Climate-Smart Agriculture is a sustainability-focused approach which increases agricultural productivity, while also building resilience to climate change and, where possible, reducing or removing greenhouse gas emissions. Dr Trung Hieu Tran, Lecturer in Data Analytics, Lead of Data-driven Innovation Community of Practice at Cranfield’s Centre for Competitive Creative Design (C4D), shares his insights into what Climate-Smart Agriculture is and how it can make farming economies more resilient and less vulnerable to climate change.

In developing countries, the agriculture sector has rapidly developed to become a major contributor to their national economy, with a majority of the population working within the sector. However, governments have understandably raised concerns regarding the long-term sustainability of agriculture in the light of the impacts of extreme events linked to climate change, such as flooding and drought, and the subsequent influences of these events on crop quality and productivity.

Although some policies have been proposed to promote more resilient and sustainable agricultural development, there remains a raft of major agricultural transformation challenges facing this sector. Climate-Smart Agriculture (CSA) has recently been proposed as an efficient approach, which can help to guide the actions needed to transform and reorient agricultural systems to effectively support development and ensure food security under the impacts of climate change.

What is CSA and what are the benefits?

The Food and Agricultural Organisation of the United Nations (FAO) defines CSA as “agriculture that sustainably increases agricultural  productivity and incomes, adapts and builds resilience to climate change, and reduces and/or removes greenhouse gas emissions, where possible”. In other words, CSA is an approach to develop agricultural strategies for resilient and sustainable food security under climate change. This approach can thereby provide the solutions to support stakeholders at local, national and international levels to determine agricultural strategies suitable to their conditions.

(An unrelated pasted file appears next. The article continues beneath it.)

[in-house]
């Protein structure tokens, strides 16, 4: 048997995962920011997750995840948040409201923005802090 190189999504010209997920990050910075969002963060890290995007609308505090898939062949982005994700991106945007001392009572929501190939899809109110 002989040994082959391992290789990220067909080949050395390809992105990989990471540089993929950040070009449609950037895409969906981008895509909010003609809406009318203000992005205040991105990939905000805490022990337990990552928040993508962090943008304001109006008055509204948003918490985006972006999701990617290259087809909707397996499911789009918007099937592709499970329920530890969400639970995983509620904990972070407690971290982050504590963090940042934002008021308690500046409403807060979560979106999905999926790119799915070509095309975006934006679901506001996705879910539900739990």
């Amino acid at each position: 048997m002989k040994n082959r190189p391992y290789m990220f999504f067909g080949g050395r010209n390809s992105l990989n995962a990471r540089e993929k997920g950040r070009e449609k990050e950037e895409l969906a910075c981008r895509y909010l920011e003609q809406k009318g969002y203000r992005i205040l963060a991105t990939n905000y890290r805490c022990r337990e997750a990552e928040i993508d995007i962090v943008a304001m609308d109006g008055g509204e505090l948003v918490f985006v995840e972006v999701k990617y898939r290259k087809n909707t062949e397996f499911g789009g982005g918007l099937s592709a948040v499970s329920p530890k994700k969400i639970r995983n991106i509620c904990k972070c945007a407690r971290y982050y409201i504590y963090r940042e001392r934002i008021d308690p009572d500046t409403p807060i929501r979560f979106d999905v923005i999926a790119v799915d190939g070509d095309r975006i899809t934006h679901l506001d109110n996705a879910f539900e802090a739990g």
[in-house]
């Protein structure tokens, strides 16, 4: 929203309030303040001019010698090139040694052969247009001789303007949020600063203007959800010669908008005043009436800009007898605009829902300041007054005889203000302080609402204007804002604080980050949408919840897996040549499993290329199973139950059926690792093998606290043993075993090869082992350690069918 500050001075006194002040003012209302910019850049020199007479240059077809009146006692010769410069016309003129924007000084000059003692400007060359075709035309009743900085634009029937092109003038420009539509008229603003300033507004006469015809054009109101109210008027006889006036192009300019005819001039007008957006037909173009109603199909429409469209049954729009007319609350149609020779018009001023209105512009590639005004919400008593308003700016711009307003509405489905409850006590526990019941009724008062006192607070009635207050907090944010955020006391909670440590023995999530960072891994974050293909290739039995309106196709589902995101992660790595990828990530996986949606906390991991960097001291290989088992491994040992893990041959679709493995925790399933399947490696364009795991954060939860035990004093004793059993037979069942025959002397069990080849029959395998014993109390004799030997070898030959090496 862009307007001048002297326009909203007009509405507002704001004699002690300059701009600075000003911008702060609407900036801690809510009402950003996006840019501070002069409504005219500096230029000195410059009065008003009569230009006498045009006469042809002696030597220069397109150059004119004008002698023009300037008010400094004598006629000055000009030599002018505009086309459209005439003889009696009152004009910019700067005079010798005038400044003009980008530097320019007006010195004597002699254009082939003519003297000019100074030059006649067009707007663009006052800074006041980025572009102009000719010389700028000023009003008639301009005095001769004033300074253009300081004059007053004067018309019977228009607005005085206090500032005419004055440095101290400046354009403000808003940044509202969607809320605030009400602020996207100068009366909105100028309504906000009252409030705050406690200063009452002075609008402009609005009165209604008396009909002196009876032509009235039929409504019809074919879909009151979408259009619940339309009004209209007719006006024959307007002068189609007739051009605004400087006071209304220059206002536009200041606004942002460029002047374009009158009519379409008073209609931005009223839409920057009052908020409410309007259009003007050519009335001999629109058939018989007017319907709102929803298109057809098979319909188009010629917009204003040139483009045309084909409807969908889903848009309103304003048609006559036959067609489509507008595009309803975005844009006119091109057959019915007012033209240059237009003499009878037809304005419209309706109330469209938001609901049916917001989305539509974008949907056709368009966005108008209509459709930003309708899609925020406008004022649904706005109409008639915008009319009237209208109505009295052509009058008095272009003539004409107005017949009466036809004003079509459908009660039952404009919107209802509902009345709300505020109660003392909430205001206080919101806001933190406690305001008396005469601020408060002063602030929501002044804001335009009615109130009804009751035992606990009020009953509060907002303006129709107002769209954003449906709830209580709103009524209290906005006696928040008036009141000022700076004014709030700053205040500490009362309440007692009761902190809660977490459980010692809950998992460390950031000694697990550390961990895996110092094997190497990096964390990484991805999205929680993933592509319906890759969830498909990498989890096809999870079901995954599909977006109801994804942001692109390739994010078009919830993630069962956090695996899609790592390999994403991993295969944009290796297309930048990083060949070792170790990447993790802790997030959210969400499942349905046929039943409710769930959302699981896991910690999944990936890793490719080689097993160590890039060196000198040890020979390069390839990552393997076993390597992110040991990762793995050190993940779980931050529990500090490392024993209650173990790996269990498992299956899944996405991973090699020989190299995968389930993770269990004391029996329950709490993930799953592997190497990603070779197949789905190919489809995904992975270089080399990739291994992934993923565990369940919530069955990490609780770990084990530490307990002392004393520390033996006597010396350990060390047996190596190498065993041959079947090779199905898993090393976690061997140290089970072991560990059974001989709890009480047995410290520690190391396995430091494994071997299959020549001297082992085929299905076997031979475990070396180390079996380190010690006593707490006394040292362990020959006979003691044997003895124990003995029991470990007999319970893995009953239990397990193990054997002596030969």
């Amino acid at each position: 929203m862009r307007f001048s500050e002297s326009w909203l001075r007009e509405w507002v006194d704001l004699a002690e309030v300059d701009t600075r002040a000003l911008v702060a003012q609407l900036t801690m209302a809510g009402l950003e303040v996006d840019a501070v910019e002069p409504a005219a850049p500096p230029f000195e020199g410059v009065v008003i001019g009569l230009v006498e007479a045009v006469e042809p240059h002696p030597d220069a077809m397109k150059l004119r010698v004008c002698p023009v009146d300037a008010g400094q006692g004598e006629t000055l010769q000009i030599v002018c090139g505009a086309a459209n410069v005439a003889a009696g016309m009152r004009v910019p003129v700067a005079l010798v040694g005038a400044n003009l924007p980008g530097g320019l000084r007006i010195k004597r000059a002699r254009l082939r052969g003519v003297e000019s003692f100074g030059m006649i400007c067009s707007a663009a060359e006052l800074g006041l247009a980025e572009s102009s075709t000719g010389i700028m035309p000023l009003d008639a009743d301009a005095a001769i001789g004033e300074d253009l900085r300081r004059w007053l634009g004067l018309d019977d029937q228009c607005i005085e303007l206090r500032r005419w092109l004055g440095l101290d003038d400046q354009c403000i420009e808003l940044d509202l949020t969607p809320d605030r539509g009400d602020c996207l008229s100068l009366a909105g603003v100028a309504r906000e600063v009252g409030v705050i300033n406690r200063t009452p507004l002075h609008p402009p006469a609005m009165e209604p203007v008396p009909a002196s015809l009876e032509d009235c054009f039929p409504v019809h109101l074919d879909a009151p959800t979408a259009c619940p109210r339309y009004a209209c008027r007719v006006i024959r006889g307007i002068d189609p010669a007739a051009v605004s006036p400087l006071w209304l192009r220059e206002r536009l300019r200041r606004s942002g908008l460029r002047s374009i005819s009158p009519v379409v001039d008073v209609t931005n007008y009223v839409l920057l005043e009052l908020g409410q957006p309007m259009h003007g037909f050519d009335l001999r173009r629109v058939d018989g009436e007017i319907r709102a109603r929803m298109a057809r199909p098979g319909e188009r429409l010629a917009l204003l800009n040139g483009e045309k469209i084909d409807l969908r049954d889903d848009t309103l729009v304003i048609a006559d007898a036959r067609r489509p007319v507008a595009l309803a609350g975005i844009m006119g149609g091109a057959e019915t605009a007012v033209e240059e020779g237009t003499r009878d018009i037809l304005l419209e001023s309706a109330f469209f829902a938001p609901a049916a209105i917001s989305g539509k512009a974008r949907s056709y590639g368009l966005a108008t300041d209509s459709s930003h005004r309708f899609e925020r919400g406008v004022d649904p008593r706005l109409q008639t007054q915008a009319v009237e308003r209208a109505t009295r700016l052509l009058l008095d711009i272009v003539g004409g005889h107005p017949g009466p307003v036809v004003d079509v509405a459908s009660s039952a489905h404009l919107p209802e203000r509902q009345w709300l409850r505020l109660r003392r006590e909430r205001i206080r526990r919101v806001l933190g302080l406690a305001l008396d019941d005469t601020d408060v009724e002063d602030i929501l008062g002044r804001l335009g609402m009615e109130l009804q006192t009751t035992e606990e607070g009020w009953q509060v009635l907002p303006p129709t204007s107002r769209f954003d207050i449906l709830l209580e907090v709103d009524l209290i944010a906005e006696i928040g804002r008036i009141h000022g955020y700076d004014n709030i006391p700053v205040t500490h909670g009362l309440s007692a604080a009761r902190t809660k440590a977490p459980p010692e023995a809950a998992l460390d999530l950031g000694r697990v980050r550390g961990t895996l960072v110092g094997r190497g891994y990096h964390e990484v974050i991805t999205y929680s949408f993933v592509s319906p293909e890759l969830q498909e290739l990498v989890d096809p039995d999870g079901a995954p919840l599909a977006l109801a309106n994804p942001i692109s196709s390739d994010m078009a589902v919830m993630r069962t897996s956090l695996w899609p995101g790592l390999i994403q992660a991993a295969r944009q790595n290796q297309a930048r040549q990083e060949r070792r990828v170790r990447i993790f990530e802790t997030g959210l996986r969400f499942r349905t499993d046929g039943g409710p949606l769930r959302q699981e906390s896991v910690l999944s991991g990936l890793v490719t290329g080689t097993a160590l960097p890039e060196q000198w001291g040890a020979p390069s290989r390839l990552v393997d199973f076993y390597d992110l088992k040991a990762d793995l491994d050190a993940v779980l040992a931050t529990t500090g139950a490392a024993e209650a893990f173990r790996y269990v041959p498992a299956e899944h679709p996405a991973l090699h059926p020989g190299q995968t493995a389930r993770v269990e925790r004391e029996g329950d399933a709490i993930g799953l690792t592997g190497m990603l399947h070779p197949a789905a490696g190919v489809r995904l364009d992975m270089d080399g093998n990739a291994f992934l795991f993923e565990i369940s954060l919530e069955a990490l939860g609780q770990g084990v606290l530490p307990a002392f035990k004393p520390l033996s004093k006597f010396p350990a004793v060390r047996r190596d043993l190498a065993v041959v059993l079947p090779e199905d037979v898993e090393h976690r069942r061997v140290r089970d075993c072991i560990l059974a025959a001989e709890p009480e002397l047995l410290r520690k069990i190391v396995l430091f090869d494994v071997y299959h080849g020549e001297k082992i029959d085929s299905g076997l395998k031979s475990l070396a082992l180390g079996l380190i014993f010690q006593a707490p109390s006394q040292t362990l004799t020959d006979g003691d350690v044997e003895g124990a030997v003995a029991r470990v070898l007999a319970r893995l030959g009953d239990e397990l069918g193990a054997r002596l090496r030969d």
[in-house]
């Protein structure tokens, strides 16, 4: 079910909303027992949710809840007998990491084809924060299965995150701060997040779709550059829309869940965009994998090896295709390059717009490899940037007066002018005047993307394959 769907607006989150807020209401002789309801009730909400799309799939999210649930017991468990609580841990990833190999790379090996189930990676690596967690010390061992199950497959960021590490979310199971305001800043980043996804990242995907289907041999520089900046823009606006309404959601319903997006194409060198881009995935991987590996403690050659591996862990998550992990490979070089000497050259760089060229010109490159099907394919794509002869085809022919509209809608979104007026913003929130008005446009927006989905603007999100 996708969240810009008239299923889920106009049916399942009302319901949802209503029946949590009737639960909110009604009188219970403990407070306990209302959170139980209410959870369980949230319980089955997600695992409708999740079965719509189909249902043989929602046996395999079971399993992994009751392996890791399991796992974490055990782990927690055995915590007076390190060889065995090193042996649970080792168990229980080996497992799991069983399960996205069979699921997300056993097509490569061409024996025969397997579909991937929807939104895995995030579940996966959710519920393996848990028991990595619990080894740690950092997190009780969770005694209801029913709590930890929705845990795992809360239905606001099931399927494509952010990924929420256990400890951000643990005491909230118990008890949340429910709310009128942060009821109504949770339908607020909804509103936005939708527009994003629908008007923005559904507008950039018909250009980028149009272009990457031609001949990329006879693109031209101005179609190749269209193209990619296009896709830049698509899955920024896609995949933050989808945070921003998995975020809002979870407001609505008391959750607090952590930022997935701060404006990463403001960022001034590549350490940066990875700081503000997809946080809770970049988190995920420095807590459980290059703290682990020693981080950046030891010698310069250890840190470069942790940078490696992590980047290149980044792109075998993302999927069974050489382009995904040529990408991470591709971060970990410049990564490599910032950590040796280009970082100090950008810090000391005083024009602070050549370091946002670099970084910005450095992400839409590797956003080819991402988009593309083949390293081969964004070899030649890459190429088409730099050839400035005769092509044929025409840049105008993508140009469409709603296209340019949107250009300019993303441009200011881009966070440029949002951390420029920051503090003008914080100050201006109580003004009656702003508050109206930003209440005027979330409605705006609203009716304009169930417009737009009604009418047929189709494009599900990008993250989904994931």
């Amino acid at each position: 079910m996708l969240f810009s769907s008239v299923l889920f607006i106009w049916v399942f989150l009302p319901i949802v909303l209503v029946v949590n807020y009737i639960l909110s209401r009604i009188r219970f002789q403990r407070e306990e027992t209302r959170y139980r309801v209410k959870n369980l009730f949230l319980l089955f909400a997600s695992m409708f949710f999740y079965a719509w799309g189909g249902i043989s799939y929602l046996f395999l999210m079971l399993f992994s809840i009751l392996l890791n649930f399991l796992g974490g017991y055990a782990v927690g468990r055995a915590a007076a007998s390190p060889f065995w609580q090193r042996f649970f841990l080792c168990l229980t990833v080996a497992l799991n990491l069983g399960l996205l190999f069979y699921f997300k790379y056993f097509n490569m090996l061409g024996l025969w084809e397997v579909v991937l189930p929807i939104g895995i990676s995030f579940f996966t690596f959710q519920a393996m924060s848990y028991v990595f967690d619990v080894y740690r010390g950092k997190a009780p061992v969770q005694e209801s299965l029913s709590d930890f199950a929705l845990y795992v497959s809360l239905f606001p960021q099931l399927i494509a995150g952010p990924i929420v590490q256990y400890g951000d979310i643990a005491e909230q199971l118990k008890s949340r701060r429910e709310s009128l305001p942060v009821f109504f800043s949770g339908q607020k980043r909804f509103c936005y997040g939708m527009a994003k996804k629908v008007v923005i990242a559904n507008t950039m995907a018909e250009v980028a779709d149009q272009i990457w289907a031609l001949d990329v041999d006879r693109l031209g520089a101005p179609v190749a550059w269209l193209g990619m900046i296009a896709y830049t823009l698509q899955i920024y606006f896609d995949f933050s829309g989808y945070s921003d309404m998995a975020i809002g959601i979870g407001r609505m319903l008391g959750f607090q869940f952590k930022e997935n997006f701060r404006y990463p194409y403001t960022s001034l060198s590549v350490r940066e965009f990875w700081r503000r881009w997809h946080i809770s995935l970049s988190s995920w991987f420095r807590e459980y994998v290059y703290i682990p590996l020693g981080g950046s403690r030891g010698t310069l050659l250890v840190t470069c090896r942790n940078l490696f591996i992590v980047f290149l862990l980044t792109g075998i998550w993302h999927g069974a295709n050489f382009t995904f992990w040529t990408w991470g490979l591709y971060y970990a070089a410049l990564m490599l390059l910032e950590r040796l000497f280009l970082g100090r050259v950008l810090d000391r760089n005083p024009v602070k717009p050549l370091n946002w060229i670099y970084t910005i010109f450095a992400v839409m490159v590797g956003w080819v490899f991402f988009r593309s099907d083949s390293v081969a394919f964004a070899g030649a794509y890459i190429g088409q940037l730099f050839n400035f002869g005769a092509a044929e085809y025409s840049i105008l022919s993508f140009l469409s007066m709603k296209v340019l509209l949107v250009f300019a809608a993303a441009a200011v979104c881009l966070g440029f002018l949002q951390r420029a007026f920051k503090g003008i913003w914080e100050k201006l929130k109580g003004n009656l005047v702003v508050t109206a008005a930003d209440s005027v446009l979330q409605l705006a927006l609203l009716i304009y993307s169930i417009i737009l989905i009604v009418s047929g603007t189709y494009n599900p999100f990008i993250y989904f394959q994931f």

In line with the FAO’s vision for Sustainable Food and Agriculture, CSA supports the FAO’s goal to make agriculture, forestry and fisheries more productive and more sustainable by contributing to the achievement of several of the Sustainable Development Goals (SDGs):

  • SDG1: End hunger, achieve food security and promote sustainable agriculture.
  • SDG5: Achieve gender equality by creating more jobs for women.
  • SDG10: Reduce incoming inequality for women.
  • SDG12: Ensure resilient and sustainable production patterns.
  • SDG13: Reduce the impact of climate change on agriculture.
  • SDG17: Strengthen the global partnership for sustainable agricultural development.

SMART platform

CSA models are used to underpin modern farm management systems that monitor crop development, environmental variables, and farmer practices. The farming management system is based on an integration of satellite/drone images, sensor technologies, mobile applications, positioning technology and the Internet of Things. Big data analytics, machine learning and artificial intelligence techniques are used in combination with cloud located databases to guide the accurate and efficient implementation of agricultural robotics and automation. This system is referred to as the “SMART” platform in which:
S = Satellite/drone images data for plant health
M = Meteorological data for crop environment
A = Application data for farmer practices
R = Robotics or machineries for precise implementing practices and,
T = Terminal for data visualization and analytics

A schematic diagram for the data flows in the SMART platform

Figure 1: A schematic diagram for the data flows in the SMART platform [1].